In contrast to popular, ubiquitous images of revolution and provocation (such as Alberto Korda’s portrait of Che Guevara, or the graffiti works of Banksy), the found press images that Lee refers to are markedly non-iconic, from nameless and faceless Black Bloc protesters to migrants whose identities have been obscured by the press. Lee approaches these images from a perspective of speculation, creating artworks that either reconstruct or further obscure the subjects. This dual process amplifies the missing details and facts that are not included in the original press images or their accompanying news stories, pointing to an inherent confusion or lack of clarity surrounding the actual events.

This exhibition includes large-scale black and white paintings where silhouettes of marching Black Bloc protesters have been repeated in a motif that borders on abstraction; mixed media works where ink and gesture further obscure printed depictions of individual hooded and masked protesters; a 3D printed model of the Ocean Lady vessel which carried Tamil asylum seekers from Sri Lanka to Canada in 2009; earth-toned, classical style oil portraits of the same migrants created in composite from blurry or pixelated press images and online searches; and a video that recreates the burning of a Danish flag, which was originally enacted by protesters in response to anti-Muslim cartoons that were published in Denmark. The works engage in a dialogue with news media images of protest, the interpretation of these images, their biases and their influence.

Evan Lee lives and works in Vancouver, BC Canada. He has been published in Canadian Art Magazine, Art on Paper, Border Crossings, Flash Art, Yishu Journal of Contemporary Chinese Art and numerous other venues. Lee has recently exhibited at the Vancouver Art Gallery, the Surrey Art Gallery, the Presentation House Gallery, and the Richmond Art Gallery. Lee is shortlisted for the 2014 Sobey Art Award and will be exhibiting with the other finalists at the Winnipeg Art Gallery in the fall.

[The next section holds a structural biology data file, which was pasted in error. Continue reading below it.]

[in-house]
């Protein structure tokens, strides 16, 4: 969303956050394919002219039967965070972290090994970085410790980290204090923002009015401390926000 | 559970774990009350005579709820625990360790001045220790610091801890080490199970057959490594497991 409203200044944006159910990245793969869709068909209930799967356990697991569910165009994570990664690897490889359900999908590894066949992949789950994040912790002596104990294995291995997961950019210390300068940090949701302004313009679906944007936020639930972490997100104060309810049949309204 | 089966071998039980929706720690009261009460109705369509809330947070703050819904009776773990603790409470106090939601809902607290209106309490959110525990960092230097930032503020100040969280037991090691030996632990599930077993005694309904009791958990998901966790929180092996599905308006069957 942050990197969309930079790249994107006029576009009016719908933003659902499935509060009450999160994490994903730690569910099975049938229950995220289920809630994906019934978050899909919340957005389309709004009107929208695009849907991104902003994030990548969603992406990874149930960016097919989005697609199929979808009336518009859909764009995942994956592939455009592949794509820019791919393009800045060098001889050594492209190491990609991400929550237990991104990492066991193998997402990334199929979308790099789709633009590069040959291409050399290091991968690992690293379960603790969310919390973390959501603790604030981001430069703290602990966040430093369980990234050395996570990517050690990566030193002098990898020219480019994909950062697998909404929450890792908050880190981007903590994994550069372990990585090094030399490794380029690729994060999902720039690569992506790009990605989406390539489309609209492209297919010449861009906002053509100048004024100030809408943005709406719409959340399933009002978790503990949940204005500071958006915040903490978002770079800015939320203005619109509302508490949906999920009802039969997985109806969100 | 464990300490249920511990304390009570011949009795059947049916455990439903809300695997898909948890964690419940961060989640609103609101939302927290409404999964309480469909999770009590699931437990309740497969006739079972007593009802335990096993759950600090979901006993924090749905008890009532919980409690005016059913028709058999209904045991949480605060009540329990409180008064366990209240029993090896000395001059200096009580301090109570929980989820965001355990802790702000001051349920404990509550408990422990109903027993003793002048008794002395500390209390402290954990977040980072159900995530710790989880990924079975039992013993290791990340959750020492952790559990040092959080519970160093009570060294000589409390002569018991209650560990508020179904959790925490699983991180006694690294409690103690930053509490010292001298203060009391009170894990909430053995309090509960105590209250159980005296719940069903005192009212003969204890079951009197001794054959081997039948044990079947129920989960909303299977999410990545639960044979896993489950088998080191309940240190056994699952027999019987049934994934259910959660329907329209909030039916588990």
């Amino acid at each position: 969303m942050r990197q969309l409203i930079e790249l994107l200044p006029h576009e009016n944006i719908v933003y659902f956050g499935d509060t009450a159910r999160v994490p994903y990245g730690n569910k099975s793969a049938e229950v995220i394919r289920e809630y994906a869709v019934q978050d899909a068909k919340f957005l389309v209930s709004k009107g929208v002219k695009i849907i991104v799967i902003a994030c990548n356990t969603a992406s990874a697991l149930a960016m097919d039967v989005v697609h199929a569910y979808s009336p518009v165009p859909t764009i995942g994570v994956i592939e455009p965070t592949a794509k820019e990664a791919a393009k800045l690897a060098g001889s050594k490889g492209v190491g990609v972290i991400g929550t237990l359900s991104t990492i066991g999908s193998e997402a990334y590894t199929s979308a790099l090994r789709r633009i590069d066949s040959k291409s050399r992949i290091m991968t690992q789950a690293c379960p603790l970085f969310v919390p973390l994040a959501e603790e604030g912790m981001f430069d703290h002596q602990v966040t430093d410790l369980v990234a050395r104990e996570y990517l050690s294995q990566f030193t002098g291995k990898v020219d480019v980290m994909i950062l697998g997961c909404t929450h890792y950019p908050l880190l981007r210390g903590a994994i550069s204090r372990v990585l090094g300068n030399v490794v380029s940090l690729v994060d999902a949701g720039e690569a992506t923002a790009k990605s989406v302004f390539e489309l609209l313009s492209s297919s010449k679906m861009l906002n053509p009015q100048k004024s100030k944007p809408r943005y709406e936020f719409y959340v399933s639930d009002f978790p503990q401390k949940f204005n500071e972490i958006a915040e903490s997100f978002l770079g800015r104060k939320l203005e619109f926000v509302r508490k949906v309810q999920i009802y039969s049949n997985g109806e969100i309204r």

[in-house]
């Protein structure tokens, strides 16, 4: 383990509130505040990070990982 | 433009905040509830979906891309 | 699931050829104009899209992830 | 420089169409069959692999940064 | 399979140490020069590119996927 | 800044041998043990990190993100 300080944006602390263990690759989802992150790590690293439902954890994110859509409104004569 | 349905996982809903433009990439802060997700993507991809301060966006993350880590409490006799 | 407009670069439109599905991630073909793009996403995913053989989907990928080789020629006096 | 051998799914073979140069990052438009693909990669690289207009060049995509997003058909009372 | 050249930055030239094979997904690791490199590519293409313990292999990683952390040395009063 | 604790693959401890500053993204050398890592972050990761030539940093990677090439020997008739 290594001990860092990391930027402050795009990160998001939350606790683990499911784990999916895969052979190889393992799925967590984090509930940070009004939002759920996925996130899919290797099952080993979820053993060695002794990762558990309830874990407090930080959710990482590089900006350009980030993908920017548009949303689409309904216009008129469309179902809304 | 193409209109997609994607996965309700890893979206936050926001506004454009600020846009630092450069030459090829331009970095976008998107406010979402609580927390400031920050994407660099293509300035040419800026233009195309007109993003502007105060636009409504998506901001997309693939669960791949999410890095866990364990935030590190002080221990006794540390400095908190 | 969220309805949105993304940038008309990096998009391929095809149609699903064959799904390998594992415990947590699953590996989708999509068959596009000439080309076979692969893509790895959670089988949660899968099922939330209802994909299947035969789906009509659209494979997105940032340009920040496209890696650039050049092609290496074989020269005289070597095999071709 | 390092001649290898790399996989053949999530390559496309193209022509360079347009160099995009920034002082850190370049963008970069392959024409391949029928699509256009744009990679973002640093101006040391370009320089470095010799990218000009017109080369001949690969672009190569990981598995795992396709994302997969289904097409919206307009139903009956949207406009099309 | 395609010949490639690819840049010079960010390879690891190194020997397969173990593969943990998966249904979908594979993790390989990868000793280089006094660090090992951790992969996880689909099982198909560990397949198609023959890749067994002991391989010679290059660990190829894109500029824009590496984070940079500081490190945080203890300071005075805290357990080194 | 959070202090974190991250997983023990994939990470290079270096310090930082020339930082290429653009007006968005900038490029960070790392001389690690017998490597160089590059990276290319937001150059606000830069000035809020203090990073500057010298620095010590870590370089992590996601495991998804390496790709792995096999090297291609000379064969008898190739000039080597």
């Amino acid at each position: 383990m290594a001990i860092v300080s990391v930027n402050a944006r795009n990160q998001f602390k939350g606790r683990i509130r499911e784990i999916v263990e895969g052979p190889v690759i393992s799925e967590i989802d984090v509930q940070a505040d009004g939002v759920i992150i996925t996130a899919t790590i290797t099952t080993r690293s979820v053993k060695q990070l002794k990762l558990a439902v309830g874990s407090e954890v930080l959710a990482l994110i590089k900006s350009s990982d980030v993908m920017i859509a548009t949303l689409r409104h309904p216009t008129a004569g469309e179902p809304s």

For exhibition previews, please contact Matt McGale
matt@monteclarkgallery | 604-730-5000

For further press info and images, please contact Lindsay Inouye | 604-730-5000

Copyright © 2014 Monte Clark Gallery All rights reserved.

Our mailing address is:
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Monte Clark Gallery · 105 – 525 Great Northern Way · Vancouver, BC V5T 1E1 · Canada

Exhibition: Tower, Monte Clark Gallery

March 29 — April 26, 2014
Opening reception: Saturday March 29, 2pm — 4pm

Monte Clark Gallery presents an exhibition of new works that explore ideas of verticality.  The show incorporates both two-dimensional and sculptural works installed throughout Monte Clark Gallery’s two main exhibition spaces.

To coincide with the Canadian Art Hop, writer and collector Claudia Beck will give a talk on Saturday April 12th at Monte Clark Gallery.

For exhibition previews, please contact Matt McGale
matt@monteclarkgallery | 604-730-5000

For further press info and images, please contact Lindsay Inouye | 604-730-5000

Exhibition: Ruptures in Arrival…, Surrey Art Gallery

Read it online

Ruptures in Arrival: Art in the Wake of the Komagata Maru

Please join us at the Surrey Art Gallery
Saturday, April 12

Talk with exhibiting artist Ali Kazimi: 6:30-7:30pm
Opening Reception: 7:30-9:30pm (Formal Remarks: 7:45pm)

If you’re on Facebook, join the event and let us know you’re coming!